# Events One of Which equals Union

## Theorem

Let the probability space of an experiment $\EE$ be $\struct {\Omega, \Sigma, \Pr}$.

Let $A, B \in \Sigma$ be events of $\EE$, so that $A \subseteq \Omega$ and $B \subseteq \Omega$.

Let $A$ and $B$ be such that:

- $A \cup B = A$

Then whenever $B$ occurs, it is always the case that $A$ occurs as well.

## Proof

From Union with Superset is Superset:

- $A \cup B = A \iff B \subseteq A$

Let $B$ occur.

Let $\omega$ be the outcome of $\EE$.

Let $\omega \in B$.

That is, by definition of occurrence of event, $B$ occurs.

Then by definition of subset:

- $\omega \in A$

Thus by definition of occurrence of event, $A$ occurs.

Hence the result.

$\blacksquare$

## Examples

### Target of Concentric Circles

Let $T$ be a target which consists of $10$ concentric circles $C_1$ to $C_{10}$ whose radii are respectively $r_k$ for $k = 1, 2, \ldots, 10$.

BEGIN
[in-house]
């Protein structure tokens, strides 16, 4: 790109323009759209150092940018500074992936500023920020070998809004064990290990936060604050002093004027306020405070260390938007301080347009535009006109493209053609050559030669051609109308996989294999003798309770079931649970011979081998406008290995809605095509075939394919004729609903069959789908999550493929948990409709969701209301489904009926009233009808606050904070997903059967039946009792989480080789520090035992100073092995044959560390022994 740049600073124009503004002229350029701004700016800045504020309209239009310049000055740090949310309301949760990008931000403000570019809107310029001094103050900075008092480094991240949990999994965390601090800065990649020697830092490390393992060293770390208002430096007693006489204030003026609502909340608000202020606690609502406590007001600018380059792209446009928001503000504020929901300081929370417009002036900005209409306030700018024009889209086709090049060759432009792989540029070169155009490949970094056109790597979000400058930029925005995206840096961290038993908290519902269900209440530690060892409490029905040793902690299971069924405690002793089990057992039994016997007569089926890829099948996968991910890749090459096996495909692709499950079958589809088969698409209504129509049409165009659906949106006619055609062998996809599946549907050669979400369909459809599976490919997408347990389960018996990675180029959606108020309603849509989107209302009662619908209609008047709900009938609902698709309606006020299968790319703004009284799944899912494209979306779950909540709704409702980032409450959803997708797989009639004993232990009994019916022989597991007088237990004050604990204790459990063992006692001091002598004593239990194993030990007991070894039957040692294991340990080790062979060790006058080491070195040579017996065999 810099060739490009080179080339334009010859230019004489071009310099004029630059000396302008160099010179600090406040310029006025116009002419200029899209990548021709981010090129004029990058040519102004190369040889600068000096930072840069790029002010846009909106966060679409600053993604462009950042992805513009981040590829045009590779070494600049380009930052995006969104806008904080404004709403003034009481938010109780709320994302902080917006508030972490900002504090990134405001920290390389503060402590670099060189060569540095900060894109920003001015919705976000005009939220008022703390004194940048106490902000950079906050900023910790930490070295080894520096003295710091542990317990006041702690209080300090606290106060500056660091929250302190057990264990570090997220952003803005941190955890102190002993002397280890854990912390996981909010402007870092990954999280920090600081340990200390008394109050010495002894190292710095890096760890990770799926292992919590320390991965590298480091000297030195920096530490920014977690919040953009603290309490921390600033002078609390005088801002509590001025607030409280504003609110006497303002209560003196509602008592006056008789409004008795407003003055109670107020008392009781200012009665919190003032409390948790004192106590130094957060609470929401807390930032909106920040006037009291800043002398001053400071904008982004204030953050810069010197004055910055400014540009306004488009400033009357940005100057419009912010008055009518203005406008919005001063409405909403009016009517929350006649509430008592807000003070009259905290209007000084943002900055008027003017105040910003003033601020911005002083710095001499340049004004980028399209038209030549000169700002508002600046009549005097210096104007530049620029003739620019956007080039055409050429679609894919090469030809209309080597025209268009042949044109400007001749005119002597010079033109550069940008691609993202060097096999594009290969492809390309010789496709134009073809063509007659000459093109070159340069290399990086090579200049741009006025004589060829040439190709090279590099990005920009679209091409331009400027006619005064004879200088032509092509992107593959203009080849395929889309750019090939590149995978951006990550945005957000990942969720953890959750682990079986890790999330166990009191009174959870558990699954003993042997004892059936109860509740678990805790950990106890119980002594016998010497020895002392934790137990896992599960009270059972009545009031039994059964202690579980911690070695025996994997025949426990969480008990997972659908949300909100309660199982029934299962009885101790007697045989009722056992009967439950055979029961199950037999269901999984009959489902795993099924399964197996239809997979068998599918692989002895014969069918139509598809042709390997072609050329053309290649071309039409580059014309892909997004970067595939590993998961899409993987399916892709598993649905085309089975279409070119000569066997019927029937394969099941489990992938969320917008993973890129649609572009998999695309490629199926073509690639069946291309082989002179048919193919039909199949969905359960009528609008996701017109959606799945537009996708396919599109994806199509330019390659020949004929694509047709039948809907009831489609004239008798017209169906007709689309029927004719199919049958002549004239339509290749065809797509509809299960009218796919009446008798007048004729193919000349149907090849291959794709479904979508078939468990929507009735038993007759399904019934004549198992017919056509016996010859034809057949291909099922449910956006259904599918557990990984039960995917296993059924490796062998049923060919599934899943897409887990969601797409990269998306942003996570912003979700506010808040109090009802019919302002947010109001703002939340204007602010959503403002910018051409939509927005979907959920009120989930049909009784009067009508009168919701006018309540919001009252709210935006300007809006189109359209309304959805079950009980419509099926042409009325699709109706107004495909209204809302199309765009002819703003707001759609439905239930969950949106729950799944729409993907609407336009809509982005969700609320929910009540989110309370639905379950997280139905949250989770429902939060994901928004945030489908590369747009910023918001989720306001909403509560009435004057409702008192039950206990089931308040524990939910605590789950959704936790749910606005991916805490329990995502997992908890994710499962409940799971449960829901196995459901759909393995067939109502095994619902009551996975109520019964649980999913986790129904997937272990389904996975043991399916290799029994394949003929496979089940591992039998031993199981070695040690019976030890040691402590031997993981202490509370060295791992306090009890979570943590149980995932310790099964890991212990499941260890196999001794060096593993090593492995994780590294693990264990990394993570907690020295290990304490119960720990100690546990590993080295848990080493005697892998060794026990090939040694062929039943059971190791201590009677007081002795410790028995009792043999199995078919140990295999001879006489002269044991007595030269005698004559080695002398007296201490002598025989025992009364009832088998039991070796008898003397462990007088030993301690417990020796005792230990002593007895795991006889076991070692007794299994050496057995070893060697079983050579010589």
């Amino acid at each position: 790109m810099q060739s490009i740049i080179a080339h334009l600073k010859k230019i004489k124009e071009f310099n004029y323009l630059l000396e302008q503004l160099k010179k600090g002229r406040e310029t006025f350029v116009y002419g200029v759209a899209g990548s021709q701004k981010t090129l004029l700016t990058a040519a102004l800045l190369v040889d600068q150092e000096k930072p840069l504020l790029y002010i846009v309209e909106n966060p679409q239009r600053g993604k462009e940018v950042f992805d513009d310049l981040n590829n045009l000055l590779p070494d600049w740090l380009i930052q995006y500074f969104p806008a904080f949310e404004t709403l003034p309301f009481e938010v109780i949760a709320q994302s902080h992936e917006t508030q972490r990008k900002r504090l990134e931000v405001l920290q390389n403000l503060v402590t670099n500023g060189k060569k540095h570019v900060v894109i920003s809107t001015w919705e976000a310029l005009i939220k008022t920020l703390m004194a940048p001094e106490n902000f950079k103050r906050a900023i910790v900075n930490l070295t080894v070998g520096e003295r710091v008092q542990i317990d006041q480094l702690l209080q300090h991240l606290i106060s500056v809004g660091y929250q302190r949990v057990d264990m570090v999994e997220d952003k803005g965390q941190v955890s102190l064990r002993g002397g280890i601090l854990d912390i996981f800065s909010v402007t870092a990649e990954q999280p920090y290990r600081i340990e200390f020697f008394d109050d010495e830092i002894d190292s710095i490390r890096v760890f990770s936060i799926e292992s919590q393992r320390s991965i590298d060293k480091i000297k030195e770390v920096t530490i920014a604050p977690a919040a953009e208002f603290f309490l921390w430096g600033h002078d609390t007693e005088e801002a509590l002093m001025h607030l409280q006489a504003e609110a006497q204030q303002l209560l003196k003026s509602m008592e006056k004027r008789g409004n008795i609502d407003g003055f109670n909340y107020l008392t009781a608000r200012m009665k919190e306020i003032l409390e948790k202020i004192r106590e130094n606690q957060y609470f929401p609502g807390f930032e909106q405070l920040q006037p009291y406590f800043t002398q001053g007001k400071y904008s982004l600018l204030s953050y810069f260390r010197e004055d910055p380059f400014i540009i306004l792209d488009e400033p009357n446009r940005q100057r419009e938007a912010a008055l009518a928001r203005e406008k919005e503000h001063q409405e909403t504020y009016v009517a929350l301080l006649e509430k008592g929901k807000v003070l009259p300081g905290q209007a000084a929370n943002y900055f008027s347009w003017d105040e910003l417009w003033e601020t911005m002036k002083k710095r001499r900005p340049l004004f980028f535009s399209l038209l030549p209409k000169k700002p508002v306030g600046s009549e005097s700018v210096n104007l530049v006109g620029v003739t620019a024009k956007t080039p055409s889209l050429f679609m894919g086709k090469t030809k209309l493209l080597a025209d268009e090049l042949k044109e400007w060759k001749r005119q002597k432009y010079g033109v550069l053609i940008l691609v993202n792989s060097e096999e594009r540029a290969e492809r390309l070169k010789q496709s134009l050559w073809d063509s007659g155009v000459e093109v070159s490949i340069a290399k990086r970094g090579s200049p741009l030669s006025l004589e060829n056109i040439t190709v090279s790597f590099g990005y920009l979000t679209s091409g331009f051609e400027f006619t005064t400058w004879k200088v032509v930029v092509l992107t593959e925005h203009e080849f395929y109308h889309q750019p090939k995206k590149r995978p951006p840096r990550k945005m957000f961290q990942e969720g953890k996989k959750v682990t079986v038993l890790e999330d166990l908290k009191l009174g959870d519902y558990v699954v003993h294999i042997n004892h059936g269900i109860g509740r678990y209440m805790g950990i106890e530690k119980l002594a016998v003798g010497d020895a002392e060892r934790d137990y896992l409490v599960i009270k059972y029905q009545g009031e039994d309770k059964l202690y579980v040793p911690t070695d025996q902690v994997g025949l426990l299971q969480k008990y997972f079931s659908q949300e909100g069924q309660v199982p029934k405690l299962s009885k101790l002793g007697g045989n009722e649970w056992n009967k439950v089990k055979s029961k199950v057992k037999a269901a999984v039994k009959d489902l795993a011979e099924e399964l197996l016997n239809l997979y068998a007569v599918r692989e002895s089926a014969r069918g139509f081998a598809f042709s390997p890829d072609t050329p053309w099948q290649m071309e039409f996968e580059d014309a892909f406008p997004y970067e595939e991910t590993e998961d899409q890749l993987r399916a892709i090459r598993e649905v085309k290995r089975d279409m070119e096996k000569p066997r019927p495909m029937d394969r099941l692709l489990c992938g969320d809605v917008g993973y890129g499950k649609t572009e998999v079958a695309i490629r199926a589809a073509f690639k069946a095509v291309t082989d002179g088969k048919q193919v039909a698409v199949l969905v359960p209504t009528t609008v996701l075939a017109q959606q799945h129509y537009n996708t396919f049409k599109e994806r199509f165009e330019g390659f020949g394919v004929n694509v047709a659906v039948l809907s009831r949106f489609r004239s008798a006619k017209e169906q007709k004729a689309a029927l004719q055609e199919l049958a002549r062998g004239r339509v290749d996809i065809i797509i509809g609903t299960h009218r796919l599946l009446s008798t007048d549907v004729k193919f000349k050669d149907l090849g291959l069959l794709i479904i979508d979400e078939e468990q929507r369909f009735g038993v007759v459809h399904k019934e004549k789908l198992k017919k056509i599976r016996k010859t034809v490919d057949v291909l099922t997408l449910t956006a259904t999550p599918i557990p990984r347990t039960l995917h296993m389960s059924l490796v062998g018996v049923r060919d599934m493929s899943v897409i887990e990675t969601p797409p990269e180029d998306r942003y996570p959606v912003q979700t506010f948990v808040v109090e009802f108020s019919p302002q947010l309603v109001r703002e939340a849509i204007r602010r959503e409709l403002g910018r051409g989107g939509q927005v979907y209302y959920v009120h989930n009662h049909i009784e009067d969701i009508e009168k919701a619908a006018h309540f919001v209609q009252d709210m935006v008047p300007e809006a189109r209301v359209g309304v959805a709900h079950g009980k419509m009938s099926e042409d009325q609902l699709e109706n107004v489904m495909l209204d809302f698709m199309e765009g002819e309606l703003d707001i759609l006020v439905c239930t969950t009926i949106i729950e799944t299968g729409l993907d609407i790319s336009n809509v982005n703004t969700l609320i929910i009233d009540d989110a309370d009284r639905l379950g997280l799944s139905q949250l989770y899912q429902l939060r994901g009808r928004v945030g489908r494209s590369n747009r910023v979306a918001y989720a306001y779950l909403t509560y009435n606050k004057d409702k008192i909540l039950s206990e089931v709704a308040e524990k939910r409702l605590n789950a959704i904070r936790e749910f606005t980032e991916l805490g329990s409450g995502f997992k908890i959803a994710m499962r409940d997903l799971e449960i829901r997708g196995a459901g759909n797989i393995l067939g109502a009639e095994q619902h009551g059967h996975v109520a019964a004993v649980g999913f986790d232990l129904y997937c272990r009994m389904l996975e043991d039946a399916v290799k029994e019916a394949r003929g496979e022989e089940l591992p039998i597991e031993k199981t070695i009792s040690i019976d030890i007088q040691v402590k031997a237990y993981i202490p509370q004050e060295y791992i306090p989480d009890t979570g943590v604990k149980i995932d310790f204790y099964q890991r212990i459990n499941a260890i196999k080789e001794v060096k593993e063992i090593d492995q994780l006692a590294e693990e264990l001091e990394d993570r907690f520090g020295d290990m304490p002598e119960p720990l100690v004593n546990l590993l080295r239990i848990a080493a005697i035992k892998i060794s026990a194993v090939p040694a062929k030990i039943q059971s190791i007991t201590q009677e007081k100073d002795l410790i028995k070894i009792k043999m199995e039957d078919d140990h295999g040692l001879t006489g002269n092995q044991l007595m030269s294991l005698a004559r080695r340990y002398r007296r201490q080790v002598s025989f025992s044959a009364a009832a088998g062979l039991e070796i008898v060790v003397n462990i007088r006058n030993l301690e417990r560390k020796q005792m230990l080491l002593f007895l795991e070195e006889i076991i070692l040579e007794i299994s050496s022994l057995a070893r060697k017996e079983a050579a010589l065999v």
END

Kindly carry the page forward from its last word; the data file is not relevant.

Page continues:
Let $r_k < r_{k + 1}$ for all $k = 1, 2, \ldots, 9$.

That is, let $C_1$ be the innermost and $C_{10}$ be the outermost.

Let $A_k$ denote the event of hitting $T$ inside the circle of radius $r_k$.

Let $B$ denote the event:

- $B = \displaystyle \bigcup_{k \mathop = 1}^6 A_k$

Then $B$ is the event of hitting $T$ inside circle $C_6$.

## Sources

- 1968: A.A. Sveshnikov:
*Problems in Probability Theory, Mathematical Statistics and Theory of Random Functions*(translated by Richard A. Silverman) ... (previous) ... (next): $\text I$: Random Events: $1$. Relations among Random Events: Example $1.1$